I take a vitamin every day, it’s called steak
We head to the London Steakhouse Chelsea to gorge on wine and steak
Review by Andy Barnham
There is countless advice available for healthy eating and nutrition, which today goes hand in hand with exercise for your summer perfect beach body. However for all the salad, quinoa and yogurt options to chow down on, sometimes the only thing that will really suffice is a good cut of meat. And by meat I mean steak. And yet, despite the near instant Pavlovian reaction that the word ‘steak’ illicits in most of us, it remains a risky business. If you and I are going out to eat for a treat and spend, usually, a reasonable amount on what we hope is a good cut of meat, there is the expectation that it is cooked to perfection. And opinion of what constitutes a perfect steak differs from person to person; there are few things worse than a steak cooked not to our liking. Maybe a poorly executed cocktail, but it’s a short list.
The Chelsea edition of the London Steakhouse joins the plethora of food options on King’s Road. With a low ceiling and, at the back of the main room, a split floor leading up to more seating and down to a small bar, the London Steakhouse offers a cosy and intimate atmosphere. The subtle tonal palette of the restaurant complements the mood even if, for this self confessed metal head, the smooth jazz playlist makes me want to go Van Gogh on my ears.
And so to the food. Starters at a steakhouse are always interesting. There’s a least a tacit assumption, if not glaring billboard of notification, that when dining at a steakhouse your main will be steak. So what to start with? Perhaps start with something reasonable without destroying your appetite or Do you go straight to the main course? In this instance, after a long day starters were definitely on the menu and my wife kicked off with the burrata with tomatoes and pesto while I went for the chicken liver parfait. The former was lovely and creamy with the home made pesto making its best excuses for the dull tomatoes. The chicken liver parfait was rich but light; perfect for the oncoming steak.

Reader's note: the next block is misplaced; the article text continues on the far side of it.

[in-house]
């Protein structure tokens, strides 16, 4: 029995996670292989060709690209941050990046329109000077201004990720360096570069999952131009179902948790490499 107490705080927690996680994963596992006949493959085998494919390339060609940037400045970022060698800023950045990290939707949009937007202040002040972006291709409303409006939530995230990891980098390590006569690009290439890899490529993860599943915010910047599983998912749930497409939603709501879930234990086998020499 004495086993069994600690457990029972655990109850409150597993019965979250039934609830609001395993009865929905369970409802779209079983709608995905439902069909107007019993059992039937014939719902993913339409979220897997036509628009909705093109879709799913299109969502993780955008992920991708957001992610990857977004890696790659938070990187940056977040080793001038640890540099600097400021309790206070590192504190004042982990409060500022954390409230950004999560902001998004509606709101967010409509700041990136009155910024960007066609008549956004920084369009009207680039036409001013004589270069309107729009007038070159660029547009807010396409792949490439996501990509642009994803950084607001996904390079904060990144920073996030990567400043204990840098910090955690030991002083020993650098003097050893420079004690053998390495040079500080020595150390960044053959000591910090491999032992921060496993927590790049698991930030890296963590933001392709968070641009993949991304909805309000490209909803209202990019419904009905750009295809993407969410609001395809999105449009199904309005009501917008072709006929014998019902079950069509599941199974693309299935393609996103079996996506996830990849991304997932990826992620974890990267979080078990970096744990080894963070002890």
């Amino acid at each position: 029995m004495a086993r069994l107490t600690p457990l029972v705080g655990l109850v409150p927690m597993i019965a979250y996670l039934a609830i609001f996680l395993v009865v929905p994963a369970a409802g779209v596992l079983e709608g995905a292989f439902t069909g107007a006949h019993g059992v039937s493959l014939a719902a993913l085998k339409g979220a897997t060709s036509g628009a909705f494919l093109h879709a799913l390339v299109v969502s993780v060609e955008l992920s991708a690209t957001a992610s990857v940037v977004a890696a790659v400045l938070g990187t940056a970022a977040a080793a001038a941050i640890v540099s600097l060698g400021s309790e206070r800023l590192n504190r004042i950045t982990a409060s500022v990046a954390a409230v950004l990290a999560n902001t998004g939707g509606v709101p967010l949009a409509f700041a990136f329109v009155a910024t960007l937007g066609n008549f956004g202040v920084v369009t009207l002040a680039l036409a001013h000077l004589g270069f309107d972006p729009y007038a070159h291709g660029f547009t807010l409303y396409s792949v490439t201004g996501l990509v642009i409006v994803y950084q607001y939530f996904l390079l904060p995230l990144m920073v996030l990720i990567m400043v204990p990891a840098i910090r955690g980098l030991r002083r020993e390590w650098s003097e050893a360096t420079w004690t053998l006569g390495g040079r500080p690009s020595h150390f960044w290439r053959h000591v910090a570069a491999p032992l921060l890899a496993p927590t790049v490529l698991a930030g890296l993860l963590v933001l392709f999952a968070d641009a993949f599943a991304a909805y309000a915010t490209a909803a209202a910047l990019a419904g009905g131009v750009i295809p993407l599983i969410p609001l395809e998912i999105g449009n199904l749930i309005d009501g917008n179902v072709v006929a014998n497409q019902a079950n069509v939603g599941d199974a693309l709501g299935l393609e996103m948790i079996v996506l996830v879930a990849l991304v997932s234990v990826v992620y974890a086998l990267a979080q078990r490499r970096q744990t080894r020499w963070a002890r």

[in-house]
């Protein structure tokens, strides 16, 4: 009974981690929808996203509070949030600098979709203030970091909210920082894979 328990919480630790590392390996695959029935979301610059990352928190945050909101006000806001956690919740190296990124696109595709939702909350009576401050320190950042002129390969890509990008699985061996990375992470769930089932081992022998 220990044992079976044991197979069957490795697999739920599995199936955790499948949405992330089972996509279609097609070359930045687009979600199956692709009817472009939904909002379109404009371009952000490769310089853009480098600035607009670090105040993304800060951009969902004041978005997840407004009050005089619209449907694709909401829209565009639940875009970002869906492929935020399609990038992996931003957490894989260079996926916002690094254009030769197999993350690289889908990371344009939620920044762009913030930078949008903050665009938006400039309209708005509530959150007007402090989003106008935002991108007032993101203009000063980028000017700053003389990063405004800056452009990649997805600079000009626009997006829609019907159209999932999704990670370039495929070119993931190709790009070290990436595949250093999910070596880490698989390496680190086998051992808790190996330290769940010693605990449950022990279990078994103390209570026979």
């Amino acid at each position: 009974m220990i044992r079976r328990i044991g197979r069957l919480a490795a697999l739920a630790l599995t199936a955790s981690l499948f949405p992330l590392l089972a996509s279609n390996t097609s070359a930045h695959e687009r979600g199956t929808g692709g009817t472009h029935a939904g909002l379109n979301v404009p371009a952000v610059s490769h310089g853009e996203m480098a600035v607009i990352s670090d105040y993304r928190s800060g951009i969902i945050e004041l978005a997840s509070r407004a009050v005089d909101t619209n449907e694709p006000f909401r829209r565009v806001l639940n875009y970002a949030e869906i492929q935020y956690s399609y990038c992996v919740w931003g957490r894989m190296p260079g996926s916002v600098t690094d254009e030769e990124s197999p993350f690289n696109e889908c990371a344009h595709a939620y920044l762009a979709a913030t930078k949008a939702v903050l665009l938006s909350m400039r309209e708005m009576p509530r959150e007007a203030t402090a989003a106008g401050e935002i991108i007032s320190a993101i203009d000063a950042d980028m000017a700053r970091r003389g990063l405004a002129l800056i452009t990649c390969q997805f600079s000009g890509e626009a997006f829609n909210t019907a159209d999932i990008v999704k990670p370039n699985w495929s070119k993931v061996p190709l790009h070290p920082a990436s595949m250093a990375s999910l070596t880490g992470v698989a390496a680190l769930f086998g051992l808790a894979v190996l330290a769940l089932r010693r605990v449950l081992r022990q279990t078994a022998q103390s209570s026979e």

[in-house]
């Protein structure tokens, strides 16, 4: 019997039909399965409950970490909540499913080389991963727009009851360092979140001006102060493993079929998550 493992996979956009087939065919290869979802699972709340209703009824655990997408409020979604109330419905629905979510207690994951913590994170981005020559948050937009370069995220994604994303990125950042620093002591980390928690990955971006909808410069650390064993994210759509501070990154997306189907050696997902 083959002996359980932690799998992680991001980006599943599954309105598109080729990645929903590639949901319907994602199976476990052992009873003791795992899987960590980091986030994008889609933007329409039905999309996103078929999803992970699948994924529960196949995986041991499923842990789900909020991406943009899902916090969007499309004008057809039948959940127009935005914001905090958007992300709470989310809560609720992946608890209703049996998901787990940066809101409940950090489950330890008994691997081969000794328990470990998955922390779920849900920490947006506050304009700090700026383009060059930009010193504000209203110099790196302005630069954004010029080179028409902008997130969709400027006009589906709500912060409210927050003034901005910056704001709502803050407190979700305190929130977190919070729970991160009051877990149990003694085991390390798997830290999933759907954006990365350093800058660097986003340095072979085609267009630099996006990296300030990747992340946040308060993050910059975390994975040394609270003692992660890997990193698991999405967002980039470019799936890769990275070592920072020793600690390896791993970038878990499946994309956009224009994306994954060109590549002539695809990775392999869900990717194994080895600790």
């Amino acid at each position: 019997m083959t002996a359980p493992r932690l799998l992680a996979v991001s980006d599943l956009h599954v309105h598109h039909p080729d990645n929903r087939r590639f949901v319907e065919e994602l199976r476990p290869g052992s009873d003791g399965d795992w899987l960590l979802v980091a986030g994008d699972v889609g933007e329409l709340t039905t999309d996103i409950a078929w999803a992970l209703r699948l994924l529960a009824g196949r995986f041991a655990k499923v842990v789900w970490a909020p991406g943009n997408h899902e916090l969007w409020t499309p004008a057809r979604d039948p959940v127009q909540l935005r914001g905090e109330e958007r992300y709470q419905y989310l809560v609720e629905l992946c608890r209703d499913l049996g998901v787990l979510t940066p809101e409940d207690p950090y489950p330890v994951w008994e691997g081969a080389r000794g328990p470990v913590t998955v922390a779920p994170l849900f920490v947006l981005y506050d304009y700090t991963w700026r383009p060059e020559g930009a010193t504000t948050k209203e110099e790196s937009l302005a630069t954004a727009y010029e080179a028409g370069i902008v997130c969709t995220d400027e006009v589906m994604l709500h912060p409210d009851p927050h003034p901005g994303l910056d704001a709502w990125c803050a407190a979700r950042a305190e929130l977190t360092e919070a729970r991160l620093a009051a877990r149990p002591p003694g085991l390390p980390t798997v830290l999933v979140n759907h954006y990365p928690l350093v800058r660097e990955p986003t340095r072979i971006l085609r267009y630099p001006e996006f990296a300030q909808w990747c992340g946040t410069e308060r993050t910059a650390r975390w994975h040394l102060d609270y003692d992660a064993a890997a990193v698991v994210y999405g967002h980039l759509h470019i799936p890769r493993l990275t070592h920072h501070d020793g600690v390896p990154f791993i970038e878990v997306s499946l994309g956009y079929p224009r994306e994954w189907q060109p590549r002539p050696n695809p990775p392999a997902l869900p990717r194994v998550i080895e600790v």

To accompany the food the wine list at the London Steakhouse is user friendly. At 100 wines, including sparkling, red, white and desert options, it’s not overwhelming with the wines listed under sections such as ‘light’, ‘medium’ and ‘fuller’. Prices start in the region of £20 with the more expensive fine wine options, the Clos l’Eglise Pomerol 2000 Bordeaux for example, costing more.
Never one to take advice (or advice from me at least), my wife requested her steak fillet blue contrary to the house suggestion of medium rare, which is how I ordered mine. The reassuringly thick cuts of meat were accompanied by croquettes with truffle and Parmesan, creamy spinach and, lastly, new baby potatoes. Accompanied by garlic butter, the blue steak was slightly cold, however this wasn’t enough to put my wife off and the plate was cleared tout suite. My medium rare, with bernaise sauce was perfect with the sides packing a flavourful punch with the croquettes disappearing shortly after landing.
Somehow finding room following the 8ounces of fillet, it was time for desert. My wife opted for the sticky toffee pudding with matching desert wine, while I went for the more traditional cheese plate of stilton and cheddar which came with fruit cake. And a glass port of course. The sticky toffee pudding was, according to my wife, sticky with a toffee taste. And when encouraged went as far as to say it was light and not too heavy on the treacle. In regards to the cheese, the Stilton was rich while the cheddar was surprisingly mild.
Service was perfect throughout the meal, hands on at the start to ensure drinks and the order was taken and then scaled back to allow the food to speak for itself.
Most steakhouses, certainly the ones in the middle of London and other big cities, appeal to the mass tourist market. And even the ones that don’t, seem to have the volume dialled all thew way up to 11. So it’s refreshing to find somewhere to enjoy a good steak without having to deploy earplugs to cover the noise of loud littles ones.